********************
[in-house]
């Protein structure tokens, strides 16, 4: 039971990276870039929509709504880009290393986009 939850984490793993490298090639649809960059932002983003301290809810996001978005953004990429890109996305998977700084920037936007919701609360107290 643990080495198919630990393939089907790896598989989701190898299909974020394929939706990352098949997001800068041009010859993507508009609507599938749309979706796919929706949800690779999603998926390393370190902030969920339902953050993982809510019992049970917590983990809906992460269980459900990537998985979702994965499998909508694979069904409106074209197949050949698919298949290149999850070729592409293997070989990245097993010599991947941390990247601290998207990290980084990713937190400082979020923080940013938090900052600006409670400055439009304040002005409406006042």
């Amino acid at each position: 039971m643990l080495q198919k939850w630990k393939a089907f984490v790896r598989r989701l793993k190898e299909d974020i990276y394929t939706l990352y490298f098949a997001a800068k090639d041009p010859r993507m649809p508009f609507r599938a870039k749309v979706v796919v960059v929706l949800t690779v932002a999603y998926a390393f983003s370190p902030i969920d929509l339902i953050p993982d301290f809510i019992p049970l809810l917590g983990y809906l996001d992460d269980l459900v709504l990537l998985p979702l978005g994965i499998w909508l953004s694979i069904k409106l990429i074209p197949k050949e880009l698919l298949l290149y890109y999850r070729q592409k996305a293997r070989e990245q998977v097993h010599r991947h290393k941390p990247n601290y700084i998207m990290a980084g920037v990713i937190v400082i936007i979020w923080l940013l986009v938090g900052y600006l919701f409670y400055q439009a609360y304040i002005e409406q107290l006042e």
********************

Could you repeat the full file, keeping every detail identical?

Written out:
[in-house]
């Protein structure tokens, strides 16, 4: 039971990276870039929509709504880009290393986009 939850984490793993490298090639649809960059932002983003301290809810996001978005953004990429890109996305998977700084920037936007919701609360107290 643990080495198919630990393939089907790896598989989701190898299909974020394929939706990352098949997001800068041009010859993507508009609507599938749309979706796919929706949800690779999603998926390393370190902030969920339902953050993982809510019992049970917590983990809906992460269980459900990537998985979702994965499998909508694979069904409106074209197949050949698919298949290149999850070729592409293997070989990245097993010599991947941390990247601290998207990290980084990713937190400082979020923080940013938090900052600006409670400055439009304040002005409406006042």
């Amino acid at each position: 039971m643990l080495q198919k939850w630990k393939a089907f984490v790896r598989r989701l793993k190898e299909d974020i990276y394929t939706l990352y490298f098949a997001a800068k090639d041009p010859r993507m649809p508009f609507r599938a870039k749309v979706v796919v960059v929706l949800t690779v932002a999603y998926a390393f983003s370190p902030i969920d929509l339902i953050p993982d301290f809510i019992p049970l809810l917590g983990y809906l996001d992460d269980l459900v709504l990537l998985p979702l978005g994965i499998w909508l953004s694979i069904k409106l990429i074209p197949k050949e880009l698919l298949l290149y890109y999850r070729q592409k996305a293997r070989e990245q998977v097993h010599r991947h290393k941390p990247n601290y700084i998207m990290a980084g920037v990713i937190v400082i936007i979020w923080l940013l986009v938090g900052y600006l919701f409670y400055q439009a609360y304040i002005e409406q107290l006042e």